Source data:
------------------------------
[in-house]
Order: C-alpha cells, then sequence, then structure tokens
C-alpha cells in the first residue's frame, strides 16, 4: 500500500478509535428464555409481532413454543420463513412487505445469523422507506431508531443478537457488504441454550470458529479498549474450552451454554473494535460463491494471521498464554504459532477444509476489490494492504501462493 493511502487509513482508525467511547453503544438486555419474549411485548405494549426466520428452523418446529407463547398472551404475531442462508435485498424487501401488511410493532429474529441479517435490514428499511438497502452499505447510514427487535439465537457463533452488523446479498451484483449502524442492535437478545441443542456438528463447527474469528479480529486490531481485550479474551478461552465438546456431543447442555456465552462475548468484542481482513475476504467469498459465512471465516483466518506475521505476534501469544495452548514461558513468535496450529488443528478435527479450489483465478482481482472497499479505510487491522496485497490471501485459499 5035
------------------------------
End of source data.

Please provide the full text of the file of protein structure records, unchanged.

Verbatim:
[in-house]
Order: C-alpha cells, then sequence, then structure tokens
C-alpha cells in the first residue's frame, strides 16, 4: 500500500478509535428464555409481532413454543420463513412487505445469523422507506431508531443478537457488504441454550470458529479498549474450552451454554473494535460463491494471521498464554504459532477444509476489490494492504501462493 493511502487509513482508525467511547453503544438486555419474549411485548405494549426466520428452523418446529407463547398472551404475531442462508435485498424487501401488511410493532429474529441479517435490514428499511438497502452499505447510514427487535439465537457463533452488523446479498451484483449502524442492535437478545441443542456438528463447527474469528479480529486490531481485550479474551478461552465438546456431543447442555456465552462475548468484542481482513475476504467469498459465512471465516483466518506475521505476534501469544495452548514461558513468535496450529488443528478435527479450489483465478482481482472497499479505510487491522496485497490471501485459499 5035